Asian markets have risen after the US Federal Reserve raised interest rates for the first time since June 2006.
The Fed increased the range for its benchmark interest rate to between 0.25% and 0.5%, from the previous range of 0%-0.25%.
All major Asian stock markets were higher as the Fed said the US economy was “performing well”.
Japan’s benchmark Nikkei 225 share index closed 303.65 points higher, or 1.6%, at 19,353.56.
The dollar strengthened against the yen to 122.57 from 122.26 a day earlier, although it then fell back to 122.28 yen. A weaker yen is good for Japan’s big exporters.
In Australia, the S&P/ASX 200 index finished the day up 1.5% at 5,102.01, while in South Korea, the Kospi index closed 0.4% higher at 1,977.96.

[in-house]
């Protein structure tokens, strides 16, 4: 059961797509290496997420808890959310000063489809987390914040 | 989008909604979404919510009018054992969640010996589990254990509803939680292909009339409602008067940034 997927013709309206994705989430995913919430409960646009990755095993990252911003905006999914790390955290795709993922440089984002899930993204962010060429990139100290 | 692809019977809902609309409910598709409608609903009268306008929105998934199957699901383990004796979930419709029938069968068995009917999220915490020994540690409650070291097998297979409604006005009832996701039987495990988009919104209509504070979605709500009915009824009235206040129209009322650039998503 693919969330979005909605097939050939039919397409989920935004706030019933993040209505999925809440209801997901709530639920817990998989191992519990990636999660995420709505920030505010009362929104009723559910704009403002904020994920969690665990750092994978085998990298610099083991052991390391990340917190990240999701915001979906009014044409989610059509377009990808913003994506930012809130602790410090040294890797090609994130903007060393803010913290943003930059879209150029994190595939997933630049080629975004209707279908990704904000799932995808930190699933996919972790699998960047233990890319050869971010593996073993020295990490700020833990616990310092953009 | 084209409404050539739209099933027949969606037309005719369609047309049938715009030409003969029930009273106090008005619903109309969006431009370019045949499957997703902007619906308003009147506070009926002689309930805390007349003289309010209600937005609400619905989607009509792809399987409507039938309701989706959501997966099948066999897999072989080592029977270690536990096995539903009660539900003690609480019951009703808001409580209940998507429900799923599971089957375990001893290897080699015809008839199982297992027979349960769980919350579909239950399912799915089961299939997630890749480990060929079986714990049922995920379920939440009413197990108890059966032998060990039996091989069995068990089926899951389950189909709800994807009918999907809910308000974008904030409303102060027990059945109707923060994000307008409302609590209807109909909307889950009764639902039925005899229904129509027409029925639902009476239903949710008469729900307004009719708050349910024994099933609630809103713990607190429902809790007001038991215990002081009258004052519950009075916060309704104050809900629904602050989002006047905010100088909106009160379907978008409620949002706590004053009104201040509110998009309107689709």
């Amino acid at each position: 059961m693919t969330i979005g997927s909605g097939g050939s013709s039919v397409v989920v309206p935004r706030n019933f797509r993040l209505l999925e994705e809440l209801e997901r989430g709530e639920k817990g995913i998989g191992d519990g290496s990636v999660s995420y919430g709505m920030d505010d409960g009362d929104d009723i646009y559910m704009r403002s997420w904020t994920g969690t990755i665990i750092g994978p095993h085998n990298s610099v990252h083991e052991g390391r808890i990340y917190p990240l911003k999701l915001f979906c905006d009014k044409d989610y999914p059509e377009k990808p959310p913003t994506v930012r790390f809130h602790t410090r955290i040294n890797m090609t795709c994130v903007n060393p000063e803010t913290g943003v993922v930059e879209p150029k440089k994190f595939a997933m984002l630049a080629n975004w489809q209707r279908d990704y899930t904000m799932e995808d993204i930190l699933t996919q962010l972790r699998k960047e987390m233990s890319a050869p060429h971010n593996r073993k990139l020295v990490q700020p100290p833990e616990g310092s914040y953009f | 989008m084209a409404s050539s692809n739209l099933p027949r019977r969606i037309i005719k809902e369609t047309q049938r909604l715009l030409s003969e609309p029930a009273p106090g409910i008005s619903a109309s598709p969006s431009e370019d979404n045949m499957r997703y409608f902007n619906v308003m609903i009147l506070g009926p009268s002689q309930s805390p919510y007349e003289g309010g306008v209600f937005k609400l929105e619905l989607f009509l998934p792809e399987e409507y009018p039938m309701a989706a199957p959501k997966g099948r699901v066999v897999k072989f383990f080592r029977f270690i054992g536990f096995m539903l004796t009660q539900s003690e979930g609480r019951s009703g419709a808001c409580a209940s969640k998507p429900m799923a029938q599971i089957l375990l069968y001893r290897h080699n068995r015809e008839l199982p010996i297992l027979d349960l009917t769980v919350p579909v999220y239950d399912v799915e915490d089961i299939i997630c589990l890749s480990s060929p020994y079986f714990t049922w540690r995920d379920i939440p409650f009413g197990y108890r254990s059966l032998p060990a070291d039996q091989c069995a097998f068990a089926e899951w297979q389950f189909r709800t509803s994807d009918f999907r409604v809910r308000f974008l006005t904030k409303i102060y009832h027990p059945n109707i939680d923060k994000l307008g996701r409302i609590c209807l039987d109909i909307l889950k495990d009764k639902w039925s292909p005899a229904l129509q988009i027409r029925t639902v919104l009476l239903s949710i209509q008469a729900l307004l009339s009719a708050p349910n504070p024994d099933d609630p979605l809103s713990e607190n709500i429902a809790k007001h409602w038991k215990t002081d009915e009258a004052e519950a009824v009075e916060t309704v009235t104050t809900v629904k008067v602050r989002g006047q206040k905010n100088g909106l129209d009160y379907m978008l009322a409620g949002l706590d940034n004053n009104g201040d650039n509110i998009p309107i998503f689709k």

The Fed’s decision to raise rates had been widely expected and analysts said it indicated a degree of optimism for the world’s biggest economy.
“The move signals confidence in the ongoing recovery in the US economy after the great financial crisis,” said Shane Oliver, head of investment strategy and chief economist at AMP Capital in Sydney.
“Given ongoing deflationary risks and slow global growth, future Fed hikes are likely to be cautious and gradual.
“With the Fed decision out of the way, global shares are likely to resume their rising trend but with US shares as a relative underperformer.”
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